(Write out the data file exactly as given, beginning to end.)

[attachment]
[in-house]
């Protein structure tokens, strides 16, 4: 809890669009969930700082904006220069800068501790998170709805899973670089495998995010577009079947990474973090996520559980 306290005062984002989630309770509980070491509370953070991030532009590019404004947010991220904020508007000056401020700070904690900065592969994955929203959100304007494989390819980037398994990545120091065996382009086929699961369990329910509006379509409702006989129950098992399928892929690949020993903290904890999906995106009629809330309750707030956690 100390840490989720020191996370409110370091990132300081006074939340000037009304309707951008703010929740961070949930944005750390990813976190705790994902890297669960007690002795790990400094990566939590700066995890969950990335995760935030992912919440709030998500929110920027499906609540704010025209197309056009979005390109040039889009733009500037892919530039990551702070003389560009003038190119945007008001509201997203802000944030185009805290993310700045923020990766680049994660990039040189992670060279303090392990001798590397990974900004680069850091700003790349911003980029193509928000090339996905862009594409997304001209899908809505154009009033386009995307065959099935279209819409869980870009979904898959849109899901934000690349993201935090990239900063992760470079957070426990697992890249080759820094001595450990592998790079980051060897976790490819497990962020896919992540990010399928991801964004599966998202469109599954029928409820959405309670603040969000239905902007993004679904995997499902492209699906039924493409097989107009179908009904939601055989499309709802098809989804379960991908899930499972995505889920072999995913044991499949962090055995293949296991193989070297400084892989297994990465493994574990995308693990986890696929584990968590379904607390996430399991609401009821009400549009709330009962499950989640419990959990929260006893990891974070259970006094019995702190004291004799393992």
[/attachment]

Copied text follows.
[in-house]
């Protein structure tokens, strides 16, 4: 809890669009969930700082904006220069800068501790998170709805899973670089495998995010577009079947990474973090996520559980 306290005062984002989630309770509980070491509370953070991030532009590019404004947010991220904020508007000056401020700070904690900065592969994955929203959100304007494989390819980037398994990545120091065996382009086929699961369990329910509006379509409702006989129950098992399928892929690949020993903290904890999906995106009629809330309750707030956690 100390840490989720020191996370409110370091990132300081006074939340000037009304309707951008703010929740961070949930944005750390990813976190705790994902890297669960007690002795790990400094990566939590700066995890969950990335995760935030992912919440709030998500929110920027499906609540704010025209197309056009979005390109040039889009733009500037892919530039990551702070003389560009003038190119945007008001509201997203802000944030185009805290993310700045923020990766680049994660990039040189992670060279303090392990001798590397990974900004680069850091700003790349911003980029193509928000090339996905862009594409997304001209899908809505154009009033386009995307065959099935279209819409869980870009979904898959849109899901934000690349993201935090990239900063992760470079957070426990697992890249080759820094001595450990592998790079980051060897976790490819497990962020896919992540990010399928991801964004599966998202469109599954029928409820959405309670603040969000239905902007993004679904995997499902492209699906039924493409097989107009179908009904939601055989499309709802098809989804379960991908899930499972995505889920072999995913044991499949962090055995293949296991193989070297400084892989297994990465493994574990995308693990986890696929584990968590379904607390996430399991609401009821009400549009709330009962499950989640419990959990929260006893990891974070259970006094019995702190004291004799393992």